Film review: ‘JULIET, NAKED’ by Nick Gardener from ‘Built For Speed’

Based on the Nick Hornby novel, the low-key but quirkily charming Juliet, Naked is, like many Nick Hornby stories, a gentle but insightful examination of romance and middle-aged male music obsession.

Rose Byrne stars as Annie, a woman living in an English seaside town with her Media Studies lecturer boyfriend Duncan (Chris O’Dowd). Their relationship has been largely built around Duncan’s obsession with a mysterious 90’s alternative rocker, Tucker Crowe (Ethan Hawke) who vanished into obscurity 25 years ago. Tired of hearing about Duncan’s adoration for Tucker, Annie leave him but the enigmatic Mr Crowe unexpectedly begins to play a role in Annie’s life and her relationship with Duncan. Much of the story relies on a surprising turn of events and to reveal much more would be a spoiler.

Juliet, Naked – the title coming from a demo version of an iconic Tucker Crowe album – isn’t exceptionally dramatic or comical but is engaging throughout. This is largely because if it’s well-chosen cast. At the film’s centre, Rose Byrne is typically endearing as Annie a woman approaching 40 who’s beginning to regret the chances she didn’t take in life including not having children. Hawke plays the cynical burnt-out celebrity with remarkable ease making him a troubled and selfish but not repulsive character.   Chris O’Dowd does his usual quirky, perplexed doofus routine but his crazed fidelity to his musical hero is occasionally funny. Some of the characters don’t work particularly well though, including Annie’s lesbian sister Ros (Lily Brazier) whose voracious sexual appetite becomes a fairly lame running gag.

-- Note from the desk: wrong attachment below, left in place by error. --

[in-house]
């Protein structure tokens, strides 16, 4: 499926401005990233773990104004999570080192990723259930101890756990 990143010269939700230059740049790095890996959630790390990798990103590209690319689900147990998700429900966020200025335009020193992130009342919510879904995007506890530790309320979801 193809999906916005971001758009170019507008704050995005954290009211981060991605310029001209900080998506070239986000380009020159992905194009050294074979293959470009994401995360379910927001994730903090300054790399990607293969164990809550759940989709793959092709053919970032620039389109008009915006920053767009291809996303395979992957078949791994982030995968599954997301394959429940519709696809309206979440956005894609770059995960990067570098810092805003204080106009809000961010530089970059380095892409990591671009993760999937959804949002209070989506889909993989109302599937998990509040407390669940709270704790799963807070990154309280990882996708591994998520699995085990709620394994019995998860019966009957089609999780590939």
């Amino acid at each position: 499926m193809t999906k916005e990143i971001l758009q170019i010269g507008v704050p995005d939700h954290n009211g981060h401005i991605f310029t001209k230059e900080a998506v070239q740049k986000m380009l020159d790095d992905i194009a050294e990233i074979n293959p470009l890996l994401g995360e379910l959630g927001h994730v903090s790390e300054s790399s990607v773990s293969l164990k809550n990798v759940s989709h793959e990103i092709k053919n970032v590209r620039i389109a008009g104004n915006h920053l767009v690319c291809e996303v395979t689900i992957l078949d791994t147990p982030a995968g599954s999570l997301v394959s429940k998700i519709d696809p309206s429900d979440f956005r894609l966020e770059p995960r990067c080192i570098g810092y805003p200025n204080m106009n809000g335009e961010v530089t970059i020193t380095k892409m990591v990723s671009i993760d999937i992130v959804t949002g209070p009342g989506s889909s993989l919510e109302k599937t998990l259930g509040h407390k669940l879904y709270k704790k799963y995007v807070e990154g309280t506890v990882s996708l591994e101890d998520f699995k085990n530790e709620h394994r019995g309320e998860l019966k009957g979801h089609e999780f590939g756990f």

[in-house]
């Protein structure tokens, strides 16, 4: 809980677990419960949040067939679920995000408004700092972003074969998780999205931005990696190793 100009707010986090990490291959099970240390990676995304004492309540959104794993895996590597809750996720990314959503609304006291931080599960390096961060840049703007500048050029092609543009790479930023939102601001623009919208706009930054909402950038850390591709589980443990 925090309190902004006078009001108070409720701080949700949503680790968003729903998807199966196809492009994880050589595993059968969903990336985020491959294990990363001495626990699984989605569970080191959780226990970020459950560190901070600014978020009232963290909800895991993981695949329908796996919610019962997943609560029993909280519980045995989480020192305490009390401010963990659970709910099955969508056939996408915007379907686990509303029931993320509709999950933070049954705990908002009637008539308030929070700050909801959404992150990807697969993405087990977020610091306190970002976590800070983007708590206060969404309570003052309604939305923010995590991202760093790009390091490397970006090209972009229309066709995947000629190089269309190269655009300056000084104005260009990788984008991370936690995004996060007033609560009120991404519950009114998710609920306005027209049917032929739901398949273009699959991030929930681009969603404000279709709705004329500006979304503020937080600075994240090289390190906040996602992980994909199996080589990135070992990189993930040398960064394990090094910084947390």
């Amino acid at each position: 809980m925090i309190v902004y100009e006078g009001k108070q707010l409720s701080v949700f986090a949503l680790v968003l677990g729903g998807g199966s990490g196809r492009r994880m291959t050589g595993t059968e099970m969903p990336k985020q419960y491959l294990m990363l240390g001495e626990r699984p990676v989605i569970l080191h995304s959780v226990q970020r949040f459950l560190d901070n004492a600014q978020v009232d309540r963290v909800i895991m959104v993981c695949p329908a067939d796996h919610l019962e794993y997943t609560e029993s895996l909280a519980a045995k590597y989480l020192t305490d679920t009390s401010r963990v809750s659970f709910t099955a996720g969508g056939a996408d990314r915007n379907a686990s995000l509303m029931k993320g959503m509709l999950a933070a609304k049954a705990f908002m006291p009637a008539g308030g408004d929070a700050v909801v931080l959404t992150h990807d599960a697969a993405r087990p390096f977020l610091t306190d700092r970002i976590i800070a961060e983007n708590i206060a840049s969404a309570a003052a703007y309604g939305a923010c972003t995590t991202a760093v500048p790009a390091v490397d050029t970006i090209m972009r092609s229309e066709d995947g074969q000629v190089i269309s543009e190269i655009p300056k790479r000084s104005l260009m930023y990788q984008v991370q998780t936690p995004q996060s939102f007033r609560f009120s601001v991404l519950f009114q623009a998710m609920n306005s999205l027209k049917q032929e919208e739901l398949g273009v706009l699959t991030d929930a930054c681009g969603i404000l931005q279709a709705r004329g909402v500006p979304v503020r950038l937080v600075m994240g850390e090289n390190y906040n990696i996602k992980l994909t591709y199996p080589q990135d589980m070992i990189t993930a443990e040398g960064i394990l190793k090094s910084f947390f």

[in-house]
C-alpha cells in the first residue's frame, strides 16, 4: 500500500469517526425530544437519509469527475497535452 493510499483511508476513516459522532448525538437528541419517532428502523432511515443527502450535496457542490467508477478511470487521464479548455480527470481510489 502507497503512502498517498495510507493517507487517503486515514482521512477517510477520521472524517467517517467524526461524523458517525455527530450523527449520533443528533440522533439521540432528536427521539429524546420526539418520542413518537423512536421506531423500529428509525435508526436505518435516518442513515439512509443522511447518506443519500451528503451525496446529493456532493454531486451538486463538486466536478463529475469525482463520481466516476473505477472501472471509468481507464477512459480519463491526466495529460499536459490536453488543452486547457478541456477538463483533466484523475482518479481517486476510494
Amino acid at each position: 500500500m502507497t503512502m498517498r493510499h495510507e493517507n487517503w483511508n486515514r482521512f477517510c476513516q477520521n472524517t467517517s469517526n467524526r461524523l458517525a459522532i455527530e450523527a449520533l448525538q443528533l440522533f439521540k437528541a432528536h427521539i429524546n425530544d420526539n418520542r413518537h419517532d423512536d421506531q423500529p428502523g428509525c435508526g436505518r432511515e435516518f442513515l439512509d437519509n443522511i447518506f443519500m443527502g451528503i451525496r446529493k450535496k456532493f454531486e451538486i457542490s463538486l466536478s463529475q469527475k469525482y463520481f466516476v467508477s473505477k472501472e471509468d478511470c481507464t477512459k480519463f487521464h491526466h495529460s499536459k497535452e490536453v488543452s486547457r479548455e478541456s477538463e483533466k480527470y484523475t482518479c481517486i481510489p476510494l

The film is in many ways about wistful reminiscence of what was a pretty amazing time in music and popular culture in the 1990’s but by the same token, it’s about Gen X-ers being forced to confront the present.

Tucker Crowe is a sort of amalgam of Jeff Buckley, Ryan Adams and Paul Westerberg although he’s not as interesting or talented as any of them. Songs have been created for the movie but their mostly generic alt-folk ballads that are largely relegated to the background. Fortunately, the film’s soundtrack also features tracks from legitimate artists like Wilco and The Pretenders.

Juliet, Naked is a middling film but still a likeable romance and clever look at pop cultural fixation.

Nick’s rating: ***

Genre: Romance/ Comedy/ Drama.

Classification: M.

Director(s): Jesse Peretz.

Release date: 6th Aug 2018.

Running time: 105 mins.

Reviewer: Nick Gardener can be heard on “Built For Speed” every Friday night from 8-10pm right here on 88.3 Southern FM.  Nick can also be heard on “The Good, The Bad, The Ugly Film Show” podcast.


Related Posts: